Originally published in the Fresno Bee.


For the last year, Californians have done all we can to limit the spread of COVID-19, including wearing masks, physically distancing and avoiding crowds. But we’ve known all along these tactics wouldn’t defeat the virus. To achieve that, we would need a vaccine.

But now that multiple vaccines have been developed and approved in record time, we’re seeing a significant number of people delay or refuse getting a shot in the arm.

Some counties like Fresno and Madera have seen only about one-third of residents start the vaccination process, compared to nearly two-thirds in other counties. And it’s not an issue of supply — Fresno has sent surplus vaccine doses to other counties.

Experts have identified a number of reasons for this so-called vaccine hesitancy, and each is worthy of rebuttal.

One reason people are hesitating to get the vaccine is concern over potential side effects, which range from a sore arm to a headache, fatigue and sometimes fever. But medical experts say any side effects are generally brief, lasting no more than a few days, and serious side effects are extremely rare.

Others question the long-term safety of the vaccines, saying the speed with which they were developed could mean we don’t understand potential harmful effects over time. While it’s true the development phase went quickly, that’s because development of coronavirus vaccines was already in full gear after the 2003 SARS and 2012 MERS outbreaks. It was fast, but only because the groundwork had already been laid from our responses to previous diseases.

Another concern is cost. Some worry that they won’t be able to afford the vaccine; in fact, the vaccine is free to everyone. The message of universal access to the vaccine is one that need to be spread far and wide.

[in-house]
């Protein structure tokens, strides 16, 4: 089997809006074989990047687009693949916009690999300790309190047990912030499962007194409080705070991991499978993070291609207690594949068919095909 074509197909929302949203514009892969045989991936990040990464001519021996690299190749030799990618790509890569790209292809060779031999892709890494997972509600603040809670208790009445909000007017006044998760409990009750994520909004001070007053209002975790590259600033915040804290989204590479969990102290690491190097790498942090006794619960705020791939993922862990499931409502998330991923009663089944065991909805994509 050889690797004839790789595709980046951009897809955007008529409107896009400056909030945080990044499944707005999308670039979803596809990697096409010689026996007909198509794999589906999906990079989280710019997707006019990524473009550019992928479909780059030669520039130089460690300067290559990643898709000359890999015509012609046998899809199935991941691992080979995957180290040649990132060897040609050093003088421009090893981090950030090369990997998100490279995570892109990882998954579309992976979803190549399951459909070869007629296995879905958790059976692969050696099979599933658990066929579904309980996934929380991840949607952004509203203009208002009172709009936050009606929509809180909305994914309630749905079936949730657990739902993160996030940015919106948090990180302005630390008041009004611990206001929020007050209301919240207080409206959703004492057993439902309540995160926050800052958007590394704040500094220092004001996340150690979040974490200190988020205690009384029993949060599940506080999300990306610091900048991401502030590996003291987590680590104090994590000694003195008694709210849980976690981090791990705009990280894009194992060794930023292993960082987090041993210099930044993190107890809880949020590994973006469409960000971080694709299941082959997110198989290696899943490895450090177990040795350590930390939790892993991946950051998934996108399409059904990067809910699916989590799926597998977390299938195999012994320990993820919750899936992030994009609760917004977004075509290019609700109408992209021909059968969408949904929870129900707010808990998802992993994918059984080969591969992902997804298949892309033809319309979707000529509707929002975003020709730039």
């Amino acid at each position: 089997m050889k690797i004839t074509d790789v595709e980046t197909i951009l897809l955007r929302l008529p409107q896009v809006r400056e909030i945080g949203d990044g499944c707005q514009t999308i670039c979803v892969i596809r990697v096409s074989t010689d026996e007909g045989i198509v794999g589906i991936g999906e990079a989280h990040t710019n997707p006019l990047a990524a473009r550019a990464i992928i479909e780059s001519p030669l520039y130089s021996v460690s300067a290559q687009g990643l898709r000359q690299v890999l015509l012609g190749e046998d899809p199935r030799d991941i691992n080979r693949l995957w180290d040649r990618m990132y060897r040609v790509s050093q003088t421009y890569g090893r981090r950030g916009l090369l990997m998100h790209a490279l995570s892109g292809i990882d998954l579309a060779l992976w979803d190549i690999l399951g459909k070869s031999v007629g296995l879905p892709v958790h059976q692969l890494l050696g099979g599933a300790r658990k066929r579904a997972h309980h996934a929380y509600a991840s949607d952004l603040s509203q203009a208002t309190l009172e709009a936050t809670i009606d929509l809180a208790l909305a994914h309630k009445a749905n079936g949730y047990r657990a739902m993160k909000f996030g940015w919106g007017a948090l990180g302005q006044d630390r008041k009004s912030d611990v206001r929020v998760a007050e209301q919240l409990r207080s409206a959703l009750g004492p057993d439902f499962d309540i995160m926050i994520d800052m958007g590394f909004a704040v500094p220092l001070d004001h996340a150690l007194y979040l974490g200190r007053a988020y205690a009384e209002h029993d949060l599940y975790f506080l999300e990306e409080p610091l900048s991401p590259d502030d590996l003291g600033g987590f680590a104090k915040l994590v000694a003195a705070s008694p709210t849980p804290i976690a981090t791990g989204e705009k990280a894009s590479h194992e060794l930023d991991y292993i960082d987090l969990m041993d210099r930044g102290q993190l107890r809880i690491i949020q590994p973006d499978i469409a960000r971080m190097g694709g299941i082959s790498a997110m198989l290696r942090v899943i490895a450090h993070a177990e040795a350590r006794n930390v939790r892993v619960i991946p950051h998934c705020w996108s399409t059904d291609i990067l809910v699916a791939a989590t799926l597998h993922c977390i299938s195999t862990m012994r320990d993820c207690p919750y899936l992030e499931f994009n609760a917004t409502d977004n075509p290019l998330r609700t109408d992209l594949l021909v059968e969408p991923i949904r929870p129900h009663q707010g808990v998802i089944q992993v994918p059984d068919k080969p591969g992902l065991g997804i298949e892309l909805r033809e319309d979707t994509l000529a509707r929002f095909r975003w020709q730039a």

Many who haven’t been vaccinated aren’t absolute in their reluctance, the so-called “wait and see” demographic. But now that 130 million Americans have received at least one shot, the data is clear: The vaccines are overwhelmingly safe and will help protect you, your family, your friends and people around you.

Two other reasons for not getting a vaccine are more troubling: a lack of basic information and exposure to false information.

A recent poll found that many people still don’t have enough information about when they’ll be eligible for a vaccine or where to get one.

Thankfully, California has addressed that information deficit head-on. The website in particular has been a big help. By answering a few simple questions, anyone over the age of 12 can now easily schedule a vaccine on that website.

The state has also created a number of information resources for those who want to learn more. The website is a one-stop shop for all things related to COVID-19 and it’s worth a look. The CDC website also answers many common questions about COVID-19.

More insidious, however, is the prevalence of misleading or false information.

One common misunderstanding is that someone can contract COVID-19 by getting the vaccine. That’s simply not true. There is no way to get the virus from the vaccine, it’s simply not the way these vaccines work and this is a misperception that must be quashed.

The website has a wide range of rebuttals to COVID-19 misinformation and is a trustworthy source to rebut false statements about the virus and the vaccine.

The good news is that the number of Americans getting vaccinated continues to rise. Kaiser Family Foundation found that almost two-thirds of Americans have either already received at least one vaccine shot or will get the vaccine as soon as they can. The numbers are even higher for those over the age of 65 (82 percent) and those with serious health conditions (70 percent).

For those who continue to delay, please know that the vaccines are safe, effective and free. Most importantly, they will allow us to return to normal — seeing friends and family without concern of spreading or contracting the disease.

If you’ve been vaccinated, please urge your family, friends and neighbors follow suit. And if you haven’t received a shot yet, please do so as soon as you can. The vaccines are our path back to normal. Let’s make this happen.

Dianne Feinstein is the senior U.S. senator from California.